This exploration of object-oriented programming languages starts from what we know already from PLAI, as well as our intuition about what objects are.
An object is meant to encapsulate in a coherent whole a piece of state (possibly, but not necessarily, mutable) together with some behavior that relies on that state. The state is usually called fields (or instance variables), and the behavior is provided as a set of methods. Calling a method is often considered as message passing: we send a message to an object, and if it understands it, it executes the associated method.
(define add (λ (n) (λ (m) (+ m n))))
> (define add2 (add 2)) > (add2 5)
(define counter (let ([count 0]) (λ () (begin (set! count (add1 count)) count))))
We can now effectively observe that the state of counter changes:
Now, what if we want a bi-directional counter? The function must be able to do either +1 or -1 on its state depending on... well, an argument!
(define counter (let ([count 0]) (λ (cmd) (case cmd [(dec) (begin (set! count (sub1 count)) count)] [(inc) (begin (set! count (add1 count)) count)]))))
> (counter 'inc)
> (counter 'dec)
This looks quite like an object with two methods and one instance variable, doesn’t it? Let’s look at another example, a stack.
(define stack (let ([vals '()]) (define (pop) (if (empty? vals) (error "cannot pop from an empty stack") (let ([val (car vals)]) (set! vals (cdr vals)) val))) (define (push val) (set! vals (cons val vals))) (define (peek) (if (empty? vals) (error "cannot peek from an empty stack") (car vals))) (λ (cmd . args) (case cmd [(pop) (pop)] [(push) (push (car args))] [(peek) (peek)] [else (error "invalid command")]))))
Here, instead of writing each method body in place in the lambda, we use internal defines. Also note that we use the dot notation for the arguments of the lambda: this enables the function to receive one argument (the cmd) as well as zero or more extra arguments (available in the body as a list bound to args).
Let’s try that:
> (stack 'push 1) > (stack 'push 2) > (stack 'pop)
> (stack 'peek)
> (stack 'pop)
> (stack 'pop)
cannot pop from an empty stack
We can clearly see a code pattern that can be used to define object-like abstractions. In the following we abstract the pattern more clearly:
(define point (let ([x 0]) (let ([methods (list (cons 'x? (λ () x)) (cons 'x! (λ (nx) (set! x nx))))]) (λ (msg . args) (apply (cdr (assoc msg methods)) args)))))
> (point 'x! 6) > (point 'x?)
Note that in this booklet, we use defmac to define macros. defmac is like define-syntax-rule, but it also supports the specification of keywords and captures of identifiers (using the #:keywords and #:captures optional parameters).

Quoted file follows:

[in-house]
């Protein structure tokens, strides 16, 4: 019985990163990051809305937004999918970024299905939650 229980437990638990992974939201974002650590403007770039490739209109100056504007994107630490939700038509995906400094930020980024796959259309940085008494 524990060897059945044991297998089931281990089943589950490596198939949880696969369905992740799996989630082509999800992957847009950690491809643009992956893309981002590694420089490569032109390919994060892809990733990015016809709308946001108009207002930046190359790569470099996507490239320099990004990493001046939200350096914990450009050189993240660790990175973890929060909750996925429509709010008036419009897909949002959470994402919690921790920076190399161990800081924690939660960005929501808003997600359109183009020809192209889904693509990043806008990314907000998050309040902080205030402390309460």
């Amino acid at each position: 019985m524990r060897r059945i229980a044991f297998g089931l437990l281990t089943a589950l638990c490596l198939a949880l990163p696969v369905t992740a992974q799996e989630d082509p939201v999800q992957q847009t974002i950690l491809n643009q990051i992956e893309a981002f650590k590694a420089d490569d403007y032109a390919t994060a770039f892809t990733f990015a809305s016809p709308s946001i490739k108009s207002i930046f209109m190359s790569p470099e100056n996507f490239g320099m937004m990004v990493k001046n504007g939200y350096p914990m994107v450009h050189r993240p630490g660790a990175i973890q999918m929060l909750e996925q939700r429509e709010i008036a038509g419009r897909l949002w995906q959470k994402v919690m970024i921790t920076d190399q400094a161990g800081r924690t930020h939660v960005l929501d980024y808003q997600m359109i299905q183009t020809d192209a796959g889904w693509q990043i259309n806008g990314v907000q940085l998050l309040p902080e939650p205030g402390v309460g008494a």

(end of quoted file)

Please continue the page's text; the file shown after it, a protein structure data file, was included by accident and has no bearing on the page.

(defmac (OBJECT ([field fname init] ...) ([method mname args body] ...)) #:keywords field method (let ([fname init] ...) (let ([methods (list (cons 'mname (λ args body)) ...)]) (λ (msg . vals) (apply (cdr (assoc msg methods)) vals)))))
(defmac (-> o m arg ...) (o 'm arg ...))
(define p2D (OBJECT ([field x 0] [field y 0]) ([method x? () x] [method y? () y] [method x! (nx) (set! x nx)] [method y! (ny) (set! y ny)])))
> (-> p2D x! 15) > (-> p2D y! 20) > (-> p2D x?)
> (-> p2D y?)
Up to now, our objects have been created as unique specimen. What if we want more than one point object, possibly with different initial coordinates?
> (define add4 (add 4)) > (define add5 (add 5)) > (add4 1)
> (add5 1)
(define (make-point init-x init-y) (OBJECT ([field x init-x] [field y init-y]) ([method x? () x] [method y? () y] [method x! (new-x) (set! x new-x)] [method y! (new-y) (set! y new-y)])))
The make-point function takes the initial coordinates as parameter and returns a freshly created object, properly initialized.
> (let ([p1 (make-point 5 5)] [p2 (make-point 10 10)]) (-> p1 x! (-> p2 x?)) (-> p1 x?))
Our simple object system is sufficient to show the fundamental aspect of object-oriented programming: dynamic dispatch. Notice how, in the following, a node sends the sum message to each of its children without knowing whether it is a leaf or a node:
(define (make-node l r) (OBJECT ([field left l] [field right r]) ([method sum () (+ (-> left sum) (-> right sum))]))) (define (make-leaf v) (OBJECT ([field value v]) ([method sum () value])))
> (let ([tree (make-node (make-node (make-leaf 3) (make-node (make-leaf 10) (make-leaf 4))) (make-leaf 1))]) (-> tree sum))
As simple as it may seem, this object system is entirely enough to illustrate the fundamental abstraction mechanism that objects really are, as opposed to abstract data types. See the chapter on the benefits and limits of objects.
> (let ([l (make-leaf 2)]) (-> l print))
cdr: contract violation
(defmac (OBJECT ([field fname init] ...) ([method mname args body] ...)) #:keywords field method (let ([fname init] ...) (let ([methods (list (cons 'mname (λ args body)) ...)]) (λ (msg . vals) (let ([found (assoc msg methods)]) (if found (apply (cdr found) vals) (error "message not understood:" msg)))))))
Rather than assuming that the message will have an associated method in the method table of the object, we now first lookup and get the result as found, which will be #f if no method was found. In that case, we generate an informative error message.
> (let ([l (make-leaf 2)]) (-> l print))
message not understood: print
In this section, we have successfully embedded a simple object system in Scheme that shows the connection between lexically-scoped first-class functions and objects. However, we are far from done, because the object system we have is still incomplete and primitive.